Tag: Columns 2016

  • Esta vez no

    Esta vez no. Iba escribir una columna normal el día de hoy. Ya había elegido un tema. Me iba a enfocar en cómo podemos mejorar nuestras circunstancias de economía personal aún si la economía en general no va muy bien. Como dije, esta vez no. Algo se me ocurrió cuando me estaba alistando para escribir esa columna. ¿Cuántos de nosotros sabemos que debemos hacer ciertas cosas, y sin embargo no las hacemos? Me sospecho que en mayor o menor grado, que esto nos incluye a casi todos. Siendo este el caso, ¿Tiene sentido ofrecerle más y más información a la gente, a menos que intentemos concentrarnos en lo que mejoraría nuestras vidas en mayor medida? El éxito en la vida, ya sea el éxito personal, logros de trabajo o un logro de excelencia académica,no sucede solamente por lo que sabemos. Sucede debido a nuestra capacidad y voluntad de aplicar lo que sabemos.

  • Birthday Cake, a Poem

    Life isn’t all Birthday Cake Not even close Too many of us learn this too late But better late than never, I suppose Champagne might be great And sure, you could get drunk Maybe that is an escape But can you be the best you, drunk? Fast food is tasty Does it promote good health? Answer that question yourself Yet we often don’t bother to focus on these things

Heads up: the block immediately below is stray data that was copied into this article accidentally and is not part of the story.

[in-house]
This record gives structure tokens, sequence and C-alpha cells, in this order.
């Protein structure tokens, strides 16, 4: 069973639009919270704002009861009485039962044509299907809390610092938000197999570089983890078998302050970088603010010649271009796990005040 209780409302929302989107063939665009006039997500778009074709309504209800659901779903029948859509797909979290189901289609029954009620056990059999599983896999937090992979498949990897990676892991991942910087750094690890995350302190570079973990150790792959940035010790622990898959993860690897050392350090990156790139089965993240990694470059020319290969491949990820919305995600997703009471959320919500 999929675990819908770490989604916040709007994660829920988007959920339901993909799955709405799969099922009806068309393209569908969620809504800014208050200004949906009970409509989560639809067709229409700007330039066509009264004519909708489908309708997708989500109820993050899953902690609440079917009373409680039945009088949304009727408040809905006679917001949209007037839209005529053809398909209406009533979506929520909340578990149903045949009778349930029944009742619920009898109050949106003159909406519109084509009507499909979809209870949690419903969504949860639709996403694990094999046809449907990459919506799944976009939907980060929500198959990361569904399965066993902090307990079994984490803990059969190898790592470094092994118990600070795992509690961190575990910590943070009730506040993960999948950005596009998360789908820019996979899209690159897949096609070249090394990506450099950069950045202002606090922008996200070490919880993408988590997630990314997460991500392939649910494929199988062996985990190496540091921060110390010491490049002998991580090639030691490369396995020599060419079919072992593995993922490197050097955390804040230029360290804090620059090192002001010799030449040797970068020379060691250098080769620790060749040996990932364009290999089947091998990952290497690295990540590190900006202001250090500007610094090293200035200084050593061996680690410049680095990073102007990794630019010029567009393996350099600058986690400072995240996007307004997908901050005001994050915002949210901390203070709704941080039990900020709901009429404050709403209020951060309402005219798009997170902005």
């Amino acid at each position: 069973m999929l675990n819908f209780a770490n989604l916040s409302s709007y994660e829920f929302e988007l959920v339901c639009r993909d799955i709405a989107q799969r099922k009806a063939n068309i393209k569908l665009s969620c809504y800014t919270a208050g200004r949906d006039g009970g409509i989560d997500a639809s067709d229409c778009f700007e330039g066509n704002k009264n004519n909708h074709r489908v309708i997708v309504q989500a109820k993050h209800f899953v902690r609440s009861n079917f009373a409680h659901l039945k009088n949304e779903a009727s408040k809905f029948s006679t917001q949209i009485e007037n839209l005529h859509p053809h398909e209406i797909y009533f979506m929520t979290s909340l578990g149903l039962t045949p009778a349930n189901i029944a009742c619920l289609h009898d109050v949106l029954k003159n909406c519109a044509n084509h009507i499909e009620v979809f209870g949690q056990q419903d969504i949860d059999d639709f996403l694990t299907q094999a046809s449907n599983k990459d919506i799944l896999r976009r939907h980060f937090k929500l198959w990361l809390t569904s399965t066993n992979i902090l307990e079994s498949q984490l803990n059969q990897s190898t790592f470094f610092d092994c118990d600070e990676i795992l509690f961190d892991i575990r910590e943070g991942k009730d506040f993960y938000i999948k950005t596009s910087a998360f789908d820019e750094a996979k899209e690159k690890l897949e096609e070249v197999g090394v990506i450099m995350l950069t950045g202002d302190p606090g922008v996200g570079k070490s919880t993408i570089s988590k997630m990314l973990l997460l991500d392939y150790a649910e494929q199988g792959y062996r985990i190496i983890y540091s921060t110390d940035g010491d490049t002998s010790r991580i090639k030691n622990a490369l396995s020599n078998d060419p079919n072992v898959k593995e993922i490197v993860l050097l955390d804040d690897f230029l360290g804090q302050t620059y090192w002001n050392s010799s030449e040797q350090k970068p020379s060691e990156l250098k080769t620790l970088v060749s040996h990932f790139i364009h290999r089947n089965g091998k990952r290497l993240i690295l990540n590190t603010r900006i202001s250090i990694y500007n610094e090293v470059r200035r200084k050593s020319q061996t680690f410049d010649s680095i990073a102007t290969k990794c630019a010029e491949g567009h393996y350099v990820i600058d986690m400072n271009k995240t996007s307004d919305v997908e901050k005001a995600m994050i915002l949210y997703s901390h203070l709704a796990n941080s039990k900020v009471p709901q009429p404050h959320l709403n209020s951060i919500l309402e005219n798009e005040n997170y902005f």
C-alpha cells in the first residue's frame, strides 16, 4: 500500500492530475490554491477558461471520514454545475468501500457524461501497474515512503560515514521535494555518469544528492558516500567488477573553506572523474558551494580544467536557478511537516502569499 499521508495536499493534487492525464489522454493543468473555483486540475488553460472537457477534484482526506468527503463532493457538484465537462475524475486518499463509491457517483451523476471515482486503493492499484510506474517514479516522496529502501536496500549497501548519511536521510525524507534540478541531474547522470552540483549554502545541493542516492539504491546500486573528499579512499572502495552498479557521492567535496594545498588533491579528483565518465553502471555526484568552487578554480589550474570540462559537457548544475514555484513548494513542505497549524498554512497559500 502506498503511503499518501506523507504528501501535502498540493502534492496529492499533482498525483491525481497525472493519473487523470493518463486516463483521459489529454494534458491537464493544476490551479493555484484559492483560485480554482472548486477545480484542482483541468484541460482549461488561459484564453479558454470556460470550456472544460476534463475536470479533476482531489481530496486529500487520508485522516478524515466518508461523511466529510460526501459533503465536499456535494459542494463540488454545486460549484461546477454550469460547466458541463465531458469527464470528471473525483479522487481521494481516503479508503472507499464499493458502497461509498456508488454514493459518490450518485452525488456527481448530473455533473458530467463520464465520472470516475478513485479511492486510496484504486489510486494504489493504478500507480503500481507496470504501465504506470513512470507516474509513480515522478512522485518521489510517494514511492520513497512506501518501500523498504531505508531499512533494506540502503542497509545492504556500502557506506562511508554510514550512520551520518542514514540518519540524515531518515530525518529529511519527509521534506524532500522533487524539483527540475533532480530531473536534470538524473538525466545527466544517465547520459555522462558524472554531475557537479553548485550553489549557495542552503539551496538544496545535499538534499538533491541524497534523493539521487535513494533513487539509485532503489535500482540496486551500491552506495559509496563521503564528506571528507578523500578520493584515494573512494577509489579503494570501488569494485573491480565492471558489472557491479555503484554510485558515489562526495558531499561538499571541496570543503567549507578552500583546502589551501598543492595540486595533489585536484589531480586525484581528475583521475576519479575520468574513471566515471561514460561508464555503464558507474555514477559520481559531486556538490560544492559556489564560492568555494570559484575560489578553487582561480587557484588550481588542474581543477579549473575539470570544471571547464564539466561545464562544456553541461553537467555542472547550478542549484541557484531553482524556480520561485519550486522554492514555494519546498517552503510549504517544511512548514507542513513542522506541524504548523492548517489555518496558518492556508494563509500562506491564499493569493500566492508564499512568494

• Linq Promenade, Linq Promenade 2016

    Risk Reward Ratio

    In any endeavor, but particularly in business, it is always good to consider the risk reward ratio. What is this you ask? In very general terms, it can be a comparison of money, time and resources that you might commit to an activity, venture or investment compared to what you stand to gain or lose by it. Sometimes, we may perceive that what we set out to do carries no risk. We might think that all we will be out is some time, if what we are doing does not work out. Yet, time is a valuable resource. So even if we might not lose money on some venture that does not work out, we will have lost time. That time could have been used for another venture. This would be known as the opportunity cost. I am not suggesting that we become risk averse. Instead, I suggest we become risk aware. And, in this awareness of risk, we would do well to compare what we stand to lose to what we stand to gain.